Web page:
One of my great laments about Manhattan (Kansas) has been the lack of sushi. In the past few years, however, sushi has appeared on campus, in grocery stores and a Japanese restaurant is expected to open in Aggieville. Today during our regular pilgrimage to a Dillon’s grocery store (owned by Kroger), the "Sushi" sign was prominently displayed out front. While thinking to myself, "that might make a nice lunch today,"once inside the store I changed my mind. I snapped this picture (right) of an unattended rice container and decided not to buy sushi there because of the potential risk.
While most people presume that the greatest risk for foodborne illness in sushi comes from the raw fish, I’ve learned from living with Doug that rice is too often the culprit. When held at improper temperatures or temperature abused, Bacillus cereus, a soil dwelling bacterium, can germinate in the rice and create toxins. Although only responsible for 2-5% of foodborne illness, B. cereus can result in nausea, vomiting and diarrhea. Diarrhea onset usually occurs between 8 and 16 hours after consumption but nausea and vomiting can occur from 1 to 5 hours after consumption. This is one of the few foodborne illnesses with symptom onset soon after consumption.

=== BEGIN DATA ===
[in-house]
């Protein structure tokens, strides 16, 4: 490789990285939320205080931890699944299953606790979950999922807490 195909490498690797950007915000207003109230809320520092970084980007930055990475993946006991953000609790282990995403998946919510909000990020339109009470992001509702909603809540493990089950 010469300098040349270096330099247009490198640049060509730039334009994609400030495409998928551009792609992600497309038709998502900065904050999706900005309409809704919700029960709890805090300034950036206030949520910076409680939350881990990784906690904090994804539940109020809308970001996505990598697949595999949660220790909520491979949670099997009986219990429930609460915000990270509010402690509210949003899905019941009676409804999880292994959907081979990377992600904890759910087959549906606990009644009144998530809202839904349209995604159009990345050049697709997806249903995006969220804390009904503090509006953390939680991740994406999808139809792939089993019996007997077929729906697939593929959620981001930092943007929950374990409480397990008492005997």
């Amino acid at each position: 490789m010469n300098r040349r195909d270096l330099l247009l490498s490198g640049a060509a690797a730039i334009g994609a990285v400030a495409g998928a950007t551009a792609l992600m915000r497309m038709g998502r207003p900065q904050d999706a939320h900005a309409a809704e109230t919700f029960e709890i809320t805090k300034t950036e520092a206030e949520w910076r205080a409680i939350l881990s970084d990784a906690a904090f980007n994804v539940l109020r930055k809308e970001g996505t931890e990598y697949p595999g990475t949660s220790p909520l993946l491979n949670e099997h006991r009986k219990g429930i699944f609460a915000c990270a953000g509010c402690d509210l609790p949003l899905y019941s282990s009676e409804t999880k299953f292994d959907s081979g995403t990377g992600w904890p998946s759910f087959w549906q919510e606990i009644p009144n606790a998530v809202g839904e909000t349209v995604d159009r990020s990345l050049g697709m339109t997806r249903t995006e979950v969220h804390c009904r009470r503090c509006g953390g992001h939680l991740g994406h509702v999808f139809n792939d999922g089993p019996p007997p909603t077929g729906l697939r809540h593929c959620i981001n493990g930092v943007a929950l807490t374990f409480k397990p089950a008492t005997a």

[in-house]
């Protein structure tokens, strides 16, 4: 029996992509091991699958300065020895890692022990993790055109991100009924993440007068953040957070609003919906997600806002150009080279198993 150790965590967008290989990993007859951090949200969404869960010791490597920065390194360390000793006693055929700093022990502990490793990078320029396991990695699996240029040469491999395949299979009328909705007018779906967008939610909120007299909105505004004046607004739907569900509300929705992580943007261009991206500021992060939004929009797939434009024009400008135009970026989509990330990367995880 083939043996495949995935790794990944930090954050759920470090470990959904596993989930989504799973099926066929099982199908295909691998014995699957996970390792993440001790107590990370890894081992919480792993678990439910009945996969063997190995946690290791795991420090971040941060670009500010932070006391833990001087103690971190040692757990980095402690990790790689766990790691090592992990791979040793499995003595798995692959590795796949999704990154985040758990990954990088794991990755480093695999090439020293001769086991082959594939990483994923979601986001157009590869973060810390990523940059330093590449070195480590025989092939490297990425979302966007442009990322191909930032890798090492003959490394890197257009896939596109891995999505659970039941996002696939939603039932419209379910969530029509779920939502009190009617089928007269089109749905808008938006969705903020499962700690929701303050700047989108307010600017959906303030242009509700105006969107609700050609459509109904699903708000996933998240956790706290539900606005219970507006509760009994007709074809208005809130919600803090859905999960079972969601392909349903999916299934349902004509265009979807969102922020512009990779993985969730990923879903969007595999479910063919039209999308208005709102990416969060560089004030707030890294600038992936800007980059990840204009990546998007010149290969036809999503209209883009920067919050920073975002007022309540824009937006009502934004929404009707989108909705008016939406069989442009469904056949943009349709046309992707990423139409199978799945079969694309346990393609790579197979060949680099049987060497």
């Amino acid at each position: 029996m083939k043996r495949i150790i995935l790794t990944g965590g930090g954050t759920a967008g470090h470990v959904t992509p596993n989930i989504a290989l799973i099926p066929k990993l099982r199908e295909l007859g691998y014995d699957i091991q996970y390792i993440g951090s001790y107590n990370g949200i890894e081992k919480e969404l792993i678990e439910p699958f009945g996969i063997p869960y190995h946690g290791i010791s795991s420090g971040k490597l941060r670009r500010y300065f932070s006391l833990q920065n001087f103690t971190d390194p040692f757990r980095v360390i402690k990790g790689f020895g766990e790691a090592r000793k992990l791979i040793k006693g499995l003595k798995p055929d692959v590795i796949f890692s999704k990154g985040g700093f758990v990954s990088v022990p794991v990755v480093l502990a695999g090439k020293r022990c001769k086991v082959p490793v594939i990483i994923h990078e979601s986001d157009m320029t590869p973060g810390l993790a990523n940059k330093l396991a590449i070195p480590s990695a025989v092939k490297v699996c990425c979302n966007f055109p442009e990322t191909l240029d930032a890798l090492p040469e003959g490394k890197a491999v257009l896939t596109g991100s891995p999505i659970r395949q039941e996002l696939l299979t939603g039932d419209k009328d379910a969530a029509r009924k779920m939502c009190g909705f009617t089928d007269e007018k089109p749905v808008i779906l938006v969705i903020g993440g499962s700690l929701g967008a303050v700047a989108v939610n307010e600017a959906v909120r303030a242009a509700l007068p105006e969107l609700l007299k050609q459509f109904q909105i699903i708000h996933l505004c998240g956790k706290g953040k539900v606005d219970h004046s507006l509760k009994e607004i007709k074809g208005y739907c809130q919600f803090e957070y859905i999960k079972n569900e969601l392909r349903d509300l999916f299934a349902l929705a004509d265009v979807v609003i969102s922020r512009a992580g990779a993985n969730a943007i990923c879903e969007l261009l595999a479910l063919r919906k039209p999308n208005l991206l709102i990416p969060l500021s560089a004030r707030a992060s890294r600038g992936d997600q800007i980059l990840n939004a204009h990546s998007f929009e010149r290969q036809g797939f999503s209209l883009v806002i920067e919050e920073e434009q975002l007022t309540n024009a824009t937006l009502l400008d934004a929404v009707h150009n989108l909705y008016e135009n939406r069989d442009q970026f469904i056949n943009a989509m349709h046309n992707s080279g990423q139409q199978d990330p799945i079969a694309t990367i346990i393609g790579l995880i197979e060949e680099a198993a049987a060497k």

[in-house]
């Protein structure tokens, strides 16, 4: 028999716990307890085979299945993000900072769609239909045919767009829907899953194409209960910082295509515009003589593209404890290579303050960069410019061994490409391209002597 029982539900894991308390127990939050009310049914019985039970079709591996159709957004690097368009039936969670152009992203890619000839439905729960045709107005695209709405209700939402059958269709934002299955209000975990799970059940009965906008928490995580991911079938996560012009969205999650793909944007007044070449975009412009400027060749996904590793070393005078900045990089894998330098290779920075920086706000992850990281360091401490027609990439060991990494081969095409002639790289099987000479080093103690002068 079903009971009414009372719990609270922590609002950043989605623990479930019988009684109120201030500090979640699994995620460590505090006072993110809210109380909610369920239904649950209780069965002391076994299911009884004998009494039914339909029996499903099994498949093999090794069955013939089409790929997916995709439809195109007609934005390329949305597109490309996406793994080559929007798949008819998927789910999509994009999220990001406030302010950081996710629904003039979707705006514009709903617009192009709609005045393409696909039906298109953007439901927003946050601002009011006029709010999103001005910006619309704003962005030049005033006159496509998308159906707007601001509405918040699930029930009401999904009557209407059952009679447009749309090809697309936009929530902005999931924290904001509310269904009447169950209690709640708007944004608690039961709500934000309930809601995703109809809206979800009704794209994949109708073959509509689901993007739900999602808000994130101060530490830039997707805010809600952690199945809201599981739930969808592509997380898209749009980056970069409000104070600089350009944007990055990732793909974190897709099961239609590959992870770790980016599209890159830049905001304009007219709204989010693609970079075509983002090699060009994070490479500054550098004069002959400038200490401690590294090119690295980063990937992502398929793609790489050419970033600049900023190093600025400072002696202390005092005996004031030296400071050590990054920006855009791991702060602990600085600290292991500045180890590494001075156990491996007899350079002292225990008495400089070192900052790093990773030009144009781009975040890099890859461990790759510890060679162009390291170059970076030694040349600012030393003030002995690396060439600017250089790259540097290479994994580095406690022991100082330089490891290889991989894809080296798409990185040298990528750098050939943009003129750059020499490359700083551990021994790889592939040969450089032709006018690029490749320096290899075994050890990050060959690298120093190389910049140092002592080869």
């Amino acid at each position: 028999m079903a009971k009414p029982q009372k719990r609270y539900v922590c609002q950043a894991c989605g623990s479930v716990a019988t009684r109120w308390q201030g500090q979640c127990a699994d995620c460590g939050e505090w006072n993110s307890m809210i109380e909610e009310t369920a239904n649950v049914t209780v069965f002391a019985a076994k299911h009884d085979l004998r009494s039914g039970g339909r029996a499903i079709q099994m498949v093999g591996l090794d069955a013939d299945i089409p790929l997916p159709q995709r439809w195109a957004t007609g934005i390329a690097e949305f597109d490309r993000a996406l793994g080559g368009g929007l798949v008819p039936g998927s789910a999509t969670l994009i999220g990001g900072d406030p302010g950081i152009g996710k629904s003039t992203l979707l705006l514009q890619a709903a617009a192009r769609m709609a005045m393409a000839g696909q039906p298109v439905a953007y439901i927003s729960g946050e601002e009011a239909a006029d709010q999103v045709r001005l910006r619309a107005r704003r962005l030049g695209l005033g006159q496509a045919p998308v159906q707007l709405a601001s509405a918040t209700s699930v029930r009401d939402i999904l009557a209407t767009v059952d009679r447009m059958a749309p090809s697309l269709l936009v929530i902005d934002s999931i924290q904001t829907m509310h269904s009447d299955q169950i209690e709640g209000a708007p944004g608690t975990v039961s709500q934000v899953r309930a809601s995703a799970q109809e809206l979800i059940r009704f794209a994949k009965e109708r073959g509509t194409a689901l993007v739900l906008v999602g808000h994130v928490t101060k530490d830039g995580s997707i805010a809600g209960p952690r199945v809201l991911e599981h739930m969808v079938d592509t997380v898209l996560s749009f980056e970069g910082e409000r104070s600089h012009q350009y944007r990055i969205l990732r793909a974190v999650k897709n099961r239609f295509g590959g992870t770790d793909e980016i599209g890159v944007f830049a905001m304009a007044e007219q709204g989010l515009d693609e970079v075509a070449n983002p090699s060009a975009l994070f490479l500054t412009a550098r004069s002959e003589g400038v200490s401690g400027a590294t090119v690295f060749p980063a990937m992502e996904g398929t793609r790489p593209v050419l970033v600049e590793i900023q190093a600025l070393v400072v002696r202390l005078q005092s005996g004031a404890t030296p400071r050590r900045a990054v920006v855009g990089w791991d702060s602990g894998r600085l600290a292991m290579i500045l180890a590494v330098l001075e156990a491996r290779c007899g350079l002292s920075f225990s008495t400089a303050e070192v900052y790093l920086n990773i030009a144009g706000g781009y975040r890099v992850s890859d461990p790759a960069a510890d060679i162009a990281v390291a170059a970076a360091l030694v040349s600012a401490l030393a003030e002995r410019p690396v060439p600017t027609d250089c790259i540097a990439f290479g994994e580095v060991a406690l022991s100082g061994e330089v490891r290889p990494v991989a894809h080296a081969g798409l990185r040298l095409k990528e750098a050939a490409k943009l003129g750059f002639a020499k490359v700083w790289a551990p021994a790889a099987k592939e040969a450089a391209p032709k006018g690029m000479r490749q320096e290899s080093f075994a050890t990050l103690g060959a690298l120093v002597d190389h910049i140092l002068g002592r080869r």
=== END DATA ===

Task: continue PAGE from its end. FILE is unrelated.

Last year when one of my students told me he got sick from eating sushi on campus, he blamed himself for eating raw fish. He was rather surprised when I told him the rice was more likely to blame.